“This is my third year as a member and I love everyone in the group,” says Tony. “I pick up bits and pieces from everyone; how to do this and that. You could be in business 100 years and there is still something to learn. You can’t close your mind after 30 years. Things change.” The Asaros even played host to the group earlier this year. “We worked a lot and played a little,” Tony says with a smile.

Which begs the question: What do the Asaros do when they want to let loose? Sandy says they enjoy cruises in Europe, and whenever an industry show comes up, they like to extend the trip for a few days and make it a vacation. But most of their time is filled with family, as Sandy helps with the grandkids, and her family also moved from New York to Phoenix several years ago; although surprisingly, none of their four children got into the family business.

“We kept them away intentionally,” says Tony. “We wanted them to get an education first.” And their children have ended up in very diverse careers. Daughter Josina is a pediatric nurse who is going back to school for her nurse practitioner’s license. She is married to Matt, GM of a local restaurant and also a part-time chauffeur, and together they have one son. Barbara is a district facilitator for a school and pregnant with her first baby, a boy. Her husband also helps with the Desert Rose website. Anthony is a supervisor at Wells Fargo and is married with two sons. Matthew is a chef at a resort in Clearwater, Fla.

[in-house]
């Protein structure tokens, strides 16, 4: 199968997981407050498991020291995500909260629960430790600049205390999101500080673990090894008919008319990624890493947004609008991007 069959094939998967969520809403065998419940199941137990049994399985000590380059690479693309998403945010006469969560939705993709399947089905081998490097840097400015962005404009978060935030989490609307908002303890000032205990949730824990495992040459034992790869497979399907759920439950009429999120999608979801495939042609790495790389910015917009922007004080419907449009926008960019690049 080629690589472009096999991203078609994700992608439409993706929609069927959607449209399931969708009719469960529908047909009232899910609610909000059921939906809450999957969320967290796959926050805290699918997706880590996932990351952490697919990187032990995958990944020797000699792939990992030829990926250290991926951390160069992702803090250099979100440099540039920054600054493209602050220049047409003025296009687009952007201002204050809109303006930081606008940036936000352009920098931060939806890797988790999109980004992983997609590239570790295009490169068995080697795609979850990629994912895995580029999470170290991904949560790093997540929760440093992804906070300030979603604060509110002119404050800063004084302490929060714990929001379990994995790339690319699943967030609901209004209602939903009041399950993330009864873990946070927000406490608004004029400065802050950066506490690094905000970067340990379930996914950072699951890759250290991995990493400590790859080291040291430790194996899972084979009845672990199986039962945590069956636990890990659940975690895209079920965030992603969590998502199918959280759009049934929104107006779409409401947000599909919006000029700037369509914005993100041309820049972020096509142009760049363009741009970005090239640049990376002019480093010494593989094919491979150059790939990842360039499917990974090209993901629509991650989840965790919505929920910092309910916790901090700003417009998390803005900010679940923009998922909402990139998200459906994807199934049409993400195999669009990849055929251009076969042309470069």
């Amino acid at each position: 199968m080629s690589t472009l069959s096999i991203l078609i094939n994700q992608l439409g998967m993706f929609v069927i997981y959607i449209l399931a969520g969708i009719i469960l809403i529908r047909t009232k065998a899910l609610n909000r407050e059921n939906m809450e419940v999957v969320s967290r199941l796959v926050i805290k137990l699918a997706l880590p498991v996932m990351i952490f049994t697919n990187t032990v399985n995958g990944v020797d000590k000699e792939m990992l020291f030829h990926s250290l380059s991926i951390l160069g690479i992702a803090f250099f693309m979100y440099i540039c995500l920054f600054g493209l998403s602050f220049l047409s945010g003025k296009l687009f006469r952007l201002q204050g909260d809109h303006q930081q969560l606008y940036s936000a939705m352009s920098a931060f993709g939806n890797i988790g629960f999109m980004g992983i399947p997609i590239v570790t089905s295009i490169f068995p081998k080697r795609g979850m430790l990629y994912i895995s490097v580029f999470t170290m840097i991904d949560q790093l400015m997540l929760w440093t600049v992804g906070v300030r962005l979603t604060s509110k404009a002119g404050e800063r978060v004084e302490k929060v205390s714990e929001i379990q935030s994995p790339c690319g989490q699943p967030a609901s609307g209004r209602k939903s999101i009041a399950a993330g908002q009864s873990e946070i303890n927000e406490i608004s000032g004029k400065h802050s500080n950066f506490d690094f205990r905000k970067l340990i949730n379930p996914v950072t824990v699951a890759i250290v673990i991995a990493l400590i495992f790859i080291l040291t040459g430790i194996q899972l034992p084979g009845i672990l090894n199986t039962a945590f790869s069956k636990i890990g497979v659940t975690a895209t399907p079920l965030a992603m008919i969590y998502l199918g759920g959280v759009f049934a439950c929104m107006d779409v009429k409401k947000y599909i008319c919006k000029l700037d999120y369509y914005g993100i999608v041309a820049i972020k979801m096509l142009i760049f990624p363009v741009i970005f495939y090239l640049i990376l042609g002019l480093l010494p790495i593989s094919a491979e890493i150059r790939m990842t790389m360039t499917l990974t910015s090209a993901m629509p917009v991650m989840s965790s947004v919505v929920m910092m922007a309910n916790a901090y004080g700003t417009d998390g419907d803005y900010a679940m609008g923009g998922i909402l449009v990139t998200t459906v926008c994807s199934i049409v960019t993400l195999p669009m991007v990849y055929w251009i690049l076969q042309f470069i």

Besides family, Sandy says charity work is an extremely important part of their lives. They regularly fundraise for the local school district, children’s hospital, and cancer foundation. “We give back to the community whenever we can,” she says.

Looking back on their 37 years as not only husband and wife but also business partners, Sandy and Tony say there have not been any challenges where they did not see eye to eye.

“We have always been on the same page, knock on wood,” Sandy says.

“We have always gotten along,” Tony adds. “I remember when we were working out of our house and people would call and ask for ‘the girl from New Jersey’ because of her accent. They wanted to talk to her, so she answered the phone and I would drive. Either way, we always agreed that service was at the top of the list.” [CD0417]